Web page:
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A Homeless Downingtown Family

The night of Monday, April 26, 1948 was routine for Downingtown policeman Chris Scrafford – until the Malone family walked into the station at 9:30 pm.


Antonio (Tony) Malone was born in Italy in 1906 and emigrated to the United States with his parents in 1910.  The family settled in Chicago.  In 1930, Tony married Jessie Bonicontro and they welcomed their first child, a daughter named Palma Marie (nicknamed Dolly), the following year.  In 1934, with jobs scarce in Chicago due to the Depression, the family moved east and settled in Downingtown where Tony had relatives.  He took a job with the Downingtown Paper Company and the family rented the small home at 164 East Church Street.

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Angelina, Palma, Anthony, and Michael Malone are seen by the stoop of their home at 164 East Church Street, circa 1940.  Courtesy of Karen Anderson.

By 1948 the family grew to include seven children.  Tony was still employed with the Downingtown Paper Company and was working as a beaterman in one of the company’s mills.  Also by this time the Malones had moved from their home on East Church Street and were renting the home at 17 Viaduct Avenue from Tony’s cousins the DiAntonio’s.  But in April of that year, the DiAntonio’s evicted the Malones – their own relatives – from the home so they could rent it to other family members.

The Malones hired a moving company and their belongings were packed and moved to a Coatesville storage facility.  At the invitation of neighbor Mrs. Walter Glauner, the large Malone family moved in with her until they could find another home.  But Mrs. Glauner’s landlord threatened her with eviction if the Malone’s did not move out.  The Malone’s ended up on the street, living out of their suitcases.  At least one night was spent sleeping on the benches in Kerr Park.  Desperate, they eventually went to the police station for help.

As the Malone’s were discussing their plight with Officer Scrafford, their five-year-old daughter Virginia (Ginny) fell asleep on a bench in the station.  The sympathetic Scrafford called Ray Greenleaf, a member of Downingtown’s Family Agency Committee, who in turn called Alice Dashiell, who headed the agency in Chester County.  Blankets and cots were brought in from nearby homes and Borough Council chambers were transformed into an impromptu dormitory where the Malone’s spent the night.

Right, the Malone family of nine lived in this house at 17 Viaduct Avenue in Downingtown in 1948.  They were evicted and became homeless when the home was rented to others.

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This photograph of Jessie Malone and two of the Malone children sleeping in Downingtown’s Borough Council chambers appeared in the May 6, 1948 issue of the Downingtown Archive.

The following night the Malone’s returned to the Downingtown police station, but before the family settled in for the night, Ralph Emery, the principal of West Ward School and his wife Elizabeth took in two of the Malone boys in their Stuart Avenue home.  Elizabeth McIlvaine and Jane Baker housed the other five children in their home at 517 East Lancaster Avenue.  After this the children spent several nights at a juvenile home in West Chester and were taken back and forth to school in Downingtown by Downingtown Police Sergeant Joe Newlin.  The oldest child Palma (Dolly) eventually stayed with the owners of the restaurant where she was working.  The second oldest child Angelina (Angela) was able to stay with a friend.  Perhaps showing some sympathy for their relatives, the DiAntonio’s allowed Tony, Jessie, and several of the children who were not already housed to stay in their barn in the Johnsontown section of Downingtown.  After this the Borough's jail was used to house the family for a few nights.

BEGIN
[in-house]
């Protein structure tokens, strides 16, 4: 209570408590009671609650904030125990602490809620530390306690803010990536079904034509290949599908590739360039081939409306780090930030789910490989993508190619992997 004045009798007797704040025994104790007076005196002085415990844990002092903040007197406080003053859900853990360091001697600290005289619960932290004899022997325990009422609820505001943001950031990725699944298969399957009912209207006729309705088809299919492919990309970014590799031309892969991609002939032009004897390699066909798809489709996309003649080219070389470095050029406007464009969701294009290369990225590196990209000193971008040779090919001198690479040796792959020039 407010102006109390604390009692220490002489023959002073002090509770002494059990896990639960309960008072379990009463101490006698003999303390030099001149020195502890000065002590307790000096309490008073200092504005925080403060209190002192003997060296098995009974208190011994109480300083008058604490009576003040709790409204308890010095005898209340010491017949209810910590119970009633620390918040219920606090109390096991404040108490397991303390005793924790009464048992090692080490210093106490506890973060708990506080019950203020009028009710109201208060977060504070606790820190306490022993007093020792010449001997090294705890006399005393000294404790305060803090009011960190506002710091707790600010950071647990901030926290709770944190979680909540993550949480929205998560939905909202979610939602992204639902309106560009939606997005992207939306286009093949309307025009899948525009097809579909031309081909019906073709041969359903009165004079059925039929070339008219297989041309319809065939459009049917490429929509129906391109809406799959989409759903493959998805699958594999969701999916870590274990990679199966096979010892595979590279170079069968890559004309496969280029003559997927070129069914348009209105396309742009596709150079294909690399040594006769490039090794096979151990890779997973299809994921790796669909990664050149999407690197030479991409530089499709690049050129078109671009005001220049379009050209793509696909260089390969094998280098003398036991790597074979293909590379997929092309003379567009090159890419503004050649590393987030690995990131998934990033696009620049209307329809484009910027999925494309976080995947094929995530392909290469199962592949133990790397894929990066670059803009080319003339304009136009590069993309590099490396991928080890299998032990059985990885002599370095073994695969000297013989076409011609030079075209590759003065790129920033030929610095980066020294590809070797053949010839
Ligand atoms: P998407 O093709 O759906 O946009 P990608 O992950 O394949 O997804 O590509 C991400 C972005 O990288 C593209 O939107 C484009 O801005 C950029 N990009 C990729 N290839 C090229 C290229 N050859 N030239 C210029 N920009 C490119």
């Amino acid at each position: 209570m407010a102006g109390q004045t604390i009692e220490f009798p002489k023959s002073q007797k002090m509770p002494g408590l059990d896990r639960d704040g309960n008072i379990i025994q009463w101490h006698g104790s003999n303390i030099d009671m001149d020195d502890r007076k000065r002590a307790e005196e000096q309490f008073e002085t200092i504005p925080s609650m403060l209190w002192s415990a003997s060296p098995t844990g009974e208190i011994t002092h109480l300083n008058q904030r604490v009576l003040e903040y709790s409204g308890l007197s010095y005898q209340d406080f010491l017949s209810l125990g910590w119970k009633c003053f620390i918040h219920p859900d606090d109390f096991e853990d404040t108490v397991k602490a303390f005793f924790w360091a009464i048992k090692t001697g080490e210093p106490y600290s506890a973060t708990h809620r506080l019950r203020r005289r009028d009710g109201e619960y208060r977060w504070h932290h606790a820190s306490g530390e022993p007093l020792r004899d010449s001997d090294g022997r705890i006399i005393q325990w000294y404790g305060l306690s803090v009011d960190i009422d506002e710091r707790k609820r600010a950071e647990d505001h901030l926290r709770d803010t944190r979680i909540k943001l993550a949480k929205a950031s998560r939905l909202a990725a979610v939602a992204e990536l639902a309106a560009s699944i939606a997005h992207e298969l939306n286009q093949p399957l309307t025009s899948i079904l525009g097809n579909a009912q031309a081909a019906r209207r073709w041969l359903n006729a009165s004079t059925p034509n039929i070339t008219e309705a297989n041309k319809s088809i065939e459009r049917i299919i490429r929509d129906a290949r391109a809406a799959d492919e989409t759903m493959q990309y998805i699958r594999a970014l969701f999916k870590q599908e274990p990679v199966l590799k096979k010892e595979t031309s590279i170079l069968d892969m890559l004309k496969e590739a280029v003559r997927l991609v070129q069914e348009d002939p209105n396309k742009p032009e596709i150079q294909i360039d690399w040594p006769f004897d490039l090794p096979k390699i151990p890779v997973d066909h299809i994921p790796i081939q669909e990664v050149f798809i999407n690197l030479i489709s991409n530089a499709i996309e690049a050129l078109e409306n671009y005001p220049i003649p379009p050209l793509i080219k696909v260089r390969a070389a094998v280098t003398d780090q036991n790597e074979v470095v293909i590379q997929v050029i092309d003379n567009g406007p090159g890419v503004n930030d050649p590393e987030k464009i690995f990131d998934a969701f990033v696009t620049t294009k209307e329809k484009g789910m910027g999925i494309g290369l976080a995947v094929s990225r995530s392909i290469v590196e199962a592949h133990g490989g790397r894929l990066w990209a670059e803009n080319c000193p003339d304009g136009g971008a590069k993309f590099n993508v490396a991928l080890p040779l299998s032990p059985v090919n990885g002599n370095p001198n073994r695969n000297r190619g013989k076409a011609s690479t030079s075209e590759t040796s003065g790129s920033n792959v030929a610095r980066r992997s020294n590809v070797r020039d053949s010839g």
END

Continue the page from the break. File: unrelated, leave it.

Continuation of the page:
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Above, Angelina, Ginny, Anthony, Michael, and Emilio Malone pose for a picture in Kerr Park circa 1944.  Courtesy of Karen Anderson.

But the family couldn’t find a permanent home.  Though the area was booming as a result of a strong post World War II economy, the number of available homes hadn't caught up to the area's burgeoning employment.  Plus, some landlords simply didn't want to rent to a family with that many children.  “My wife and I hunted everywhere for a place to live, but couldn’t find any place where they’d take a family with seven children,” Tony Malone said.  Even Huston McIlvaine, President of the Downingtown Paper Company where Malone was employed, tried to assist the family in purchasing a piece of land in order to build a home, but unfortunately this didn’t work out.

The family eventually gave up and decided to move back to Chicago where they rented a home on Madison Street.  Unable to afford the travel costs for the entire family, Jessie and three of the children returned first.  Tony and two of the children eventually followed.  Angela stayed in Pennsylvania with her friend and worked for a year before returning to Chicago.  Dolly stayed in Pennsylvania, got married, and had four children.  Tony Malone died in 1962 at age 55.  Jessie died in 1999.  She was 87.

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Left, Tony and Jessie Malone and daughter Palma (Dolly) in 1933.  Right, Anthony, Michael and Emilio Malone in an image taken ca. 1945.  This photograph was probably taken in Kerr Park or the open land that became Johnsontown Park.

We are very grateful to Karen Anderson, daughter of Angelina and granddaughter of Tony and Jessie Malone, who provided pictures of the family as well as filled in a lot of missing pieces to this story.  Thank you Karen!!

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